Auroralia Award 2011: BLISS lead partner St. Helens wins third prize
For the third successive year, the Auroralia Award - organised jointly by LUCI and Schréder - rewards the best sustainable urban lighting initiatives. Following lively discussions, the panel of independent judges composed of representatives from specialised press chose to give an award to Arraiolos (Portugal), Nivelles (Belgium) and St. Helens (UK), as well as a special mention for Remchingen (Germany). The representatives of these four municipalities received their Auroralia Award on 8th December in Lyon at the official ceremony organised in the prestigious setting of the Lyon Light Festival.
For this 2011 award, 19 projects from 18 towns or municipalities worldwide were submitted: Angus, Scotland; Arraiolos, Portugal; Bogota, Colombia; Castegnato, Italy; Krakow, Poland; Dubrovnik, Croatia; Hodmezovasarhely, Hungary; London, UK; Lviv, Ukraine; Mauthausen, Austria; Nivelles, Belgium; North Alentejo, Portugal; Osaka, Japan; Indore, India; Puebla, Mexico; Remchingen, Germany; St. Helens, UK and Valladolid, Spain.
Each of these cities submitted one or more projects to defend external lighting projects that incorporate an environmental dimension in an educational manner. Recruited from the editorial offices of the specialised press, the members of the panel conducted an in-depth analysis before deciding on the three best projects.
The criteria took into account the efforts to minimise the project's environmental impact - quantified in particular by a reduction in CO2 emissions - but also of its exemplary character, its integration within a larger plan, its socio-economic relevance, its educational dimension and its originality. After a first round of voting, at the end of which Dubrovnik, Hodmezovasarhely, Valladolid, Osaka and Lviv were also among the finalists, the panel chose to give the Awards to Arraiolos, Nivelles and St. Helens. A special mention was given to Remchingen.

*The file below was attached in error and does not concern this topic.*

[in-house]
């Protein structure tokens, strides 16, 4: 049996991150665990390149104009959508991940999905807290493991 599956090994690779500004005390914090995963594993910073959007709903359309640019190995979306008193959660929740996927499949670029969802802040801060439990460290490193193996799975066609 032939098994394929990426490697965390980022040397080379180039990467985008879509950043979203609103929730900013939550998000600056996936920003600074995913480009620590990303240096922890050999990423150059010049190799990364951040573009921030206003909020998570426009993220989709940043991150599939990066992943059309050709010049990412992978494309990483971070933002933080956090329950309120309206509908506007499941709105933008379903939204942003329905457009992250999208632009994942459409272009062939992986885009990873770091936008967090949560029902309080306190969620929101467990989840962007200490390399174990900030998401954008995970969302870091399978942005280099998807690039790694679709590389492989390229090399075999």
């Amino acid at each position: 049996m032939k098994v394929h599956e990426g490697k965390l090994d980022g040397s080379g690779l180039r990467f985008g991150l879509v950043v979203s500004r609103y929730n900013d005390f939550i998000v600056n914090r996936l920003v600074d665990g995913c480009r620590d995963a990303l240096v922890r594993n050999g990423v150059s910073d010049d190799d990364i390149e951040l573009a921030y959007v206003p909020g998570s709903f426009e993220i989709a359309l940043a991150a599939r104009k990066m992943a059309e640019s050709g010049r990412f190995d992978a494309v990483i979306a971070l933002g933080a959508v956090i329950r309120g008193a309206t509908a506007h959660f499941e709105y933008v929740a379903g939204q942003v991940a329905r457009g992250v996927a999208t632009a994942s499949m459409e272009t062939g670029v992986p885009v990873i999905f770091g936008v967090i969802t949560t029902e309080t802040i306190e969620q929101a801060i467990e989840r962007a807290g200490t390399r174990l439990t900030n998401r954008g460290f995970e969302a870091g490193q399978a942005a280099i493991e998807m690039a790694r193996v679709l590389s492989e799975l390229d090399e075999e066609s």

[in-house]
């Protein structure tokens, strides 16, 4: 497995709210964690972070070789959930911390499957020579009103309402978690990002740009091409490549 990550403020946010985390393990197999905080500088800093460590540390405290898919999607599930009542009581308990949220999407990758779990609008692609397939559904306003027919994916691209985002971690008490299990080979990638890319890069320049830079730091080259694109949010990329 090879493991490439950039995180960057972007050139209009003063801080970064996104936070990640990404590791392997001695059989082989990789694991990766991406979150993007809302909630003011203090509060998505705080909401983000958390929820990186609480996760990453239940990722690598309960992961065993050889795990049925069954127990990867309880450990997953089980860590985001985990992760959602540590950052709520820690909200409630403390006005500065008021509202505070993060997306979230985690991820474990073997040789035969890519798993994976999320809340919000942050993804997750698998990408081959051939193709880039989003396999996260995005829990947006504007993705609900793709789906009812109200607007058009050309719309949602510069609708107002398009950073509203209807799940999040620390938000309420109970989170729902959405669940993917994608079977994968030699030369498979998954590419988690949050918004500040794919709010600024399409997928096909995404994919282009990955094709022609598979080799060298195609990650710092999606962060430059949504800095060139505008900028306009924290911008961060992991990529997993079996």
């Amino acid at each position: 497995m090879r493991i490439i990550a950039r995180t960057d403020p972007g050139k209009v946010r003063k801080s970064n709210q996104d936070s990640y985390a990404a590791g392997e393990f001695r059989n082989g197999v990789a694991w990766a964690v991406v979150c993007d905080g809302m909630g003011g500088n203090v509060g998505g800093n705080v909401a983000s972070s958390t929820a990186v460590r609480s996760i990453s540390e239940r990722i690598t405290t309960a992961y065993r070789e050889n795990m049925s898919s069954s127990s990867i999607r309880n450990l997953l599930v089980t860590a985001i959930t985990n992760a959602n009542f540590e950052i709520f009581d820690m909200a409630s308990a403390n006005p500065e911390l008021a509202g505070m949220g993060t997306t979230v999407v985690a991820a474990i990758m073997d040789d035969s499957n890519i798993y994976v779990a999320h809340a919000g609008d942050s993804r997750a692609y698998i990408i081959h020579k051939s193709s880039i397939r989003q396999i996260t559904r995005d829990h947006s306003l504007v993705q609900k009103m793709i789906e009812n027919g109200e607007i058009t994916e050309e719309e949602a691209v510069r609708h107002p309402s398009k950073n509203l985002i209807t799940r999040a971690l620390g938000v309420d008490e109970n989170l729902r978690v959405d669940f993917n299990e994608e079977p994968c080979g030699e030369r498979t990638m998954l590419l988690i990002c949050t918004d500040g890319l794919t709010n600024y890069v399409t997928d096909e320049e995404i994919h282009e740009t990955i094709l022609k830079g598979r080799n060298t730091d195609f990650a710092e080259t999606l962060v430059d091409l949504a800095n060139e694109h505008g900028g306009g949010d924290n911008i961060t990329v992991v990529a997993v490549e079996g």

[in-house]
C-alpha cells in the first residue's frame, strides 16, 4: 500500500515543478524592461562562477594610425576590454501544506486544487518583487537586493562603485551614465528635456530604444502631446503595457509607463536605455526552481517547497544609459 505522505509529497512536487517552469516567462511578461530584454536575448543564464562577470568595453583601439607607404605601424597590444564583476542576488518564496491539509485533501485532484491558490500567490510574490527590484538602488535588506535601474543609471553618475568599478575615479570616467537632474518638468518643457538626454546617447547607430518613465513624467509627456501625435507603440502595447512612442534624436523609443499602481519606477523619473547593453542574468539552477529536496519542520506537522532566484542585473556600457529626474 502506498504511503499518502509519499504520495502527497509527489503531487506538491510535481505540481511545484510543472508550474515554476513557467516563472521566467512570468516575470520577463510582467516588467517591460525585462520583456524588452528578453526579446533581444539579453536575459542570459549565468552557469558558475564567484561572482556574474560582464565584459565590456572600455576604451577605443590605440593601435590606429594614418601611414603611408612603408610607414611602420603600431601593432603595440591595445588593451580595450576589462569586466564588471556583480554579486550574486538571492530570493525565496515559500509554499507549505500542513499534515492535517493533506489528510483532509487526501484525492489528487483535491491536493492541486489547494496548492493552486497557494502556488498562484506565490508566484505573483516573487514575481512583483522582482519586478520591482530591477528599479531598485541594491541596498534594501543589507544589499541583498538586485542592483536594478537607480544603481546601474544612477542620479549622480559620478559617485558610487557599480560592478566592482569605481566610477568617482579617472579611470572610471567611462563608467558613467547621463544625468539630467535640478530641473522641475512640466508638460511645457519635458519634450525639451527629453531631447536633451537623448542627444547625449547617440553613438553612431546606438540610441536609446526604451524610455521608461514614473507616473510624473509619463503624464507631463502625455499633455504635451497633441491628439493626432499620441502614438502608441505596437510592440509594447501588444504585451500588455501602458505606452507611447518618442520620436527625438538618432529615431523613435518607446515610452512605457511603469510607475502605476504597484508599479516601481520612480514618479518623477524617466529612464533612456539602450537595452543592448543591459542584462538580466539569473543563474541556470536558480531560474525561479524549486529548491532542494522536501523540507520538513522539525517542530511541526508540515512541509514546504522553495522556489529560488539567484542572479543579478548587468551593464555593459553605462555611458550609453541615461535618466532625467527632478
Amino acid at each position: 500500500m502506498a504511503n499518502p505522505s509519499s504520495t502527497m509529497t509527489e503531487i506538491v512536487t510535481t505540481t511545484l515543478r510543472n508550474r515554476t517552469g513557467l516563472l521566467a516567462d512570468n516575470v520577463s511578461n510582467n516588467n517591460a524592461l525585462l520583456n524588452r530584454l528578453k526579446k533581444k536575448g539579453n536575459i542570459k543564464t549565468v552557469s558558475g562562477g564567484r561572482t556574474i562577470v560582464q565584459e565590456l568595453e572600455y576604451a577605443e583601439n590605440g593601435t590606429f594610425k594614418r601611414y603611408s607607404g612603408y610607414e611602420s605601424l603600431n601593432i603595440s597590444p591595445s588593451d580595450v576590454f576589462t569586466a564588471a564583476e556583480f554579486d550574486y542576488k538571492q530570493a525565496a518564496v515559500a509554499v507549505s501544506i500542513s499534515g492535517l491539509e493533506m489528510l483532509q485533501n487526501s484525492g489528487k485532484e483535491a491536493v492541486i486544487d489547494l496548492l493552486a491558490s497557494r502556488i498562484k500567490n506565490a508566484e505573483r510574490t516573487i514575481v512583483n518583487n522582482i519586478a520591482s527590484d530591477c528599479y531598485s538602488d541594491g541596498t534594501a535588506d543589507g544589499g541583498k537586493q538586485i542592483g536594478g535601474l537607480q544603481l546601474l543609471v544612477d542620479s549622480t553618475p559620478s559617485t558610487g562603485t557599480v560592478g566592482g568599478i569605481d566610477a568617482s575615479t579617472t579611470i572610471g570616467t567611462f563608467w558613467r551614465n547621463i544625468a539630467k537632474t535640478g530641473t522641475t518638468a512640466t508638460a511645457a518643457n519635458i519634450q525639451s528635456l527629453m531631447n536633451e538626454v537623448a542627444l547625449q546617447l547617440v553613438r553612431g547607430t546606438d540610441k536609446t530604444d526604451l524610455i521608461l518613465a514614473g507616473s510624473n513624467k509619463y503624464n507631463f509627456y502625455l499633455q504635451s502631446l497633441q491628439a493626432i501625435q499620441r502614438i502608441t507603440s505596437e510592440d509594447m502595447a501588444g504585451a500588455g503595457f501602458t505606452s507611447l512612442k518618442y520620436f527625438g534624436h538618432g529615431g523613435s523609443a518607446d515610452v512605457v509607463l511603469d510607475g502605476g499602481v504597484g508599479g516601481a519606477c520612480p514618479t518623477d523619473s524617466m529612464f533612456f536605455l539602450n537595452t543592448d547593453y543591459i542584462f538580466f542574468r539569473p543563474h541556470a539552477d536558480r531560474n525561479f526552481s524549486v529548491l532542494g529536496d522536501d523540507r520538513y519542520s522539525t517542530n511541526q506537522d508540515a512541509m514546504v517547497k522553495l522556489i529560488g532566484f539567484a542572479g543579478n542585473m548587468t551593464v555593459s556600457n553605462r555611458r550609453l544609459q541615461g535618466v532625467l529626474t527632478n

St. Helens is a town of 175,000 inhabitants in the densely urbanised county of Merseyside. Its college was completely renovated to modernise its infrastructures and increase its capacity to 15,000 students. At the same time as new buildings were being constructed, the town launched a project to renovate the lighting installations around the campus. Situated in the heart of the town, precisely where there is most commercial activity, the campus is home not only to educational facilities but also a sports hall, restaurants and public spaces. Replacing the old sodium lamps, a new LED lighting system was installed on the college site and in the four main streets surrounding it.
The aim was to increase the level and quality of lighting while significantly reducing energy consumption. The new installation generates energy savings of 21% and fulfils several functions: light the space comfortably and efficiently, reduce crime, ensure traffic safety and stimulate economic activity. In rewarding St. Helens, the judges wanted to acknowledge the positive impact of this project on the social, economic and environmental aspects of urban and student life.
More pictures can be found here on the Bliss website